The region is mostly residential. It is between Cobbs Creek and the Schuylkill River. The eastern part is University City. This includes the University of Pennsylvania, Drexel University and University of the Sciences in Philadelphia. Saint Joseph's University is in the northwest part of the region. Fairmount Park and the Philadelphia Museum of Art are located in West Philadelphia. The Please Touch Museum, Philadelphia Zoo, Memorial Hall and the Mann Center for the Performing Arts are in the Centennial District. The population in 2010 was 216,433.
Northwest Philadelphia change
This region includes Germantown, Chestnut Hill, Roxborough and Manayunk. Germantown is an important historical neighborhood with the Colonial Germantown Historic District. It is the birthplace of the American antislavery movement and was an important site during the American Revolution. There are several colonial homes and battle re-enactments. The Wissahickon Valley Park is here. Other sites are the Morris Arboretum of the University of Pennsylvania, Woodmere Art Museum and Awbury Arboretum. In 2010, the population was about 170,000.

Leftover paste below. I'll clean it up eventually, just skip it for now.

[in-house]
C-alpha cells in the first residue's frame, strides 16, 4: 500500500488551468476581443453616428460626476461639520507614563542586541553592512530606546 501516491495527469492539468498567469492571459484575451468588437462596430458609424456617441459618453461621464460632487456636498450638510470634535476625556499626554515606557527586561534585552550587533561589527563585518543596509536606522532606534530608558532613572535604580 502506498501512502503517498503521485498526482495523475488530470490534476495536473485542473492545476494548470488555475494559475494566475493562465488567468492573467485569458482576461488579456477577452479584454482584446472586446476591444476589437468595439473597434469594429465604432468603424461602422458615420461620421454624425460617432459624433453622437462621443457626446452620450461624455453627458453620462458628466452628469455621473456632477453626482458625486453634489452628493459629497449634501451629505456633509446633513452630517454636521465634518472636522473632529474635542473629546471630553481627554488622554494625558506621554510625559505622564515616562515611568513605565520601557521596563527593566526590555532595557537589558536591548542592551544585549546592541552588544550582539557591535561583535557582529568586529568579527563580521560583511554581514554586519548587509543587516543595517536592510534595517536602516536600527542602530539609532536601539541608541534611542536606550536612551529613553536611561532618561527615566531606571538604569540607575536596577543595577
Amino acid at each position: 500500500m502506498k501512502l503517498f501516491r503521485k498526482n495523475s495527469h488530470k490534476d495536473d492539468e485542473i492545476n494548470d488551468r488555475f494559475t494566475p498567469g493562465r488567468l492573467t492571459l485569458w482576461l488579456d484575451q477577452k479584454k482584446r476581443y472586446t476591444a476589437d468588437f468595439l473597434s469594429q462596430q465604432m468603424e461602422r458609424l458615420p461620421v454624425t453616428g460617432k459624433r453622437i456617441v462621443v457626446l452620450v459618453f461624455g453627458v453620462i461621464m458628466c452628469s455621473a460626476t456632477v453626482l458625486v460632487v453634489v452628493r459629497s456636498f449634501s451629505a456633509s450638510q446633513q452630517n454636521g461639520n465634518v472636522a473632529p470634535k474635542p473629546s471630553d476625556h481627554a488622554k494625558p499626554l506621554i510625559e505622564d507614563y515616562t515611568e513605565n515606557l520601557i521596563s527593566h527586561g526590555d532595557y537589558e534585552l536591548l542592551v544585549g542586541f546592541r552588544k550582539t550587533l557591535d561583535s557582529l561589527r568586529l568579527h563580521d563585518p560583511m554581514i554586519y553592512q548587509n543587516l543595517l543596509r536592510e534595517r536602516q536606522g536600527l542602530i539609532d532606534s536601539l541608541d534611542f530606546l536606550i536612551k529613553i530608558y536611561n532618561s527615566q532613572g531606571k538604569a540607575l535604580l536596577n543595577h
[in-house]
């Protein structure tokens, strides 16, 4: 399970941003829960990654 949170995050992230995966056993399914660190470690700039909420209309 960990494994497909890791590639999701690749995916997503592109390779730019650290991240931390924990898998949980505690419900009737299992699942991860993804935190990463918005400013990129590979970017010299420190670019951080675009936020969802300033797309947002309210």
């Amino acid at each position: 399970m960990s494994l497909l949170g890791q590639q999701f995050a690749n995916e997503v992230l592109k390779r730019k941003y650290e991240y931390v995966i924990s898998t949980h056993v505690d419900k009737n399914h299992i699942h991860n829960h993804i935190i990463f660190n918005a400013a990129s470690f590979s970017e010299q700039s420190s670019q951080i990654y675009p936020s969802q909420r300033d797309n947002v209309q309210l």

North Philadelphia change
This region is between the Northwest and Northeast regions. It is south of Cheltenham Township and north of Center City. It is residential with scattered industries. It includes Lower North and Upper North Philadelphia and Olney, Oak Lane. Temple University is found here. A well-known street is Broad Street. It starts in and cuts across North Philadelphia and travels down to Center City. The Eastern State Penitentiary is to the west. There are many historic homes like the Edgar Allen Poe House. Museums are the Wagner Free Institute of Science and the Philadelphia Doll Museum. There are historic churches. Northern Liberties and Fishtown are growing communities and centers for artists. Northern Liberties is home to the annual 2nd Street Festival. The population in 2010 was 240,781.
The Northeast change
The region is home to a large working-class population. It includes the Far and Near Northeast, and Kensington. There are several parks, such as Benjamin Rush State Park and Pennypack Park and large malls such as Philadelphia Mills. There are many diverse ethnic groups. There is the Northeast Philadelphia Airport. The Philadelphia Insectarium and Butterfly Pavilion is a science museum. The region is highly populated. There were about 528,810 residents in 2010.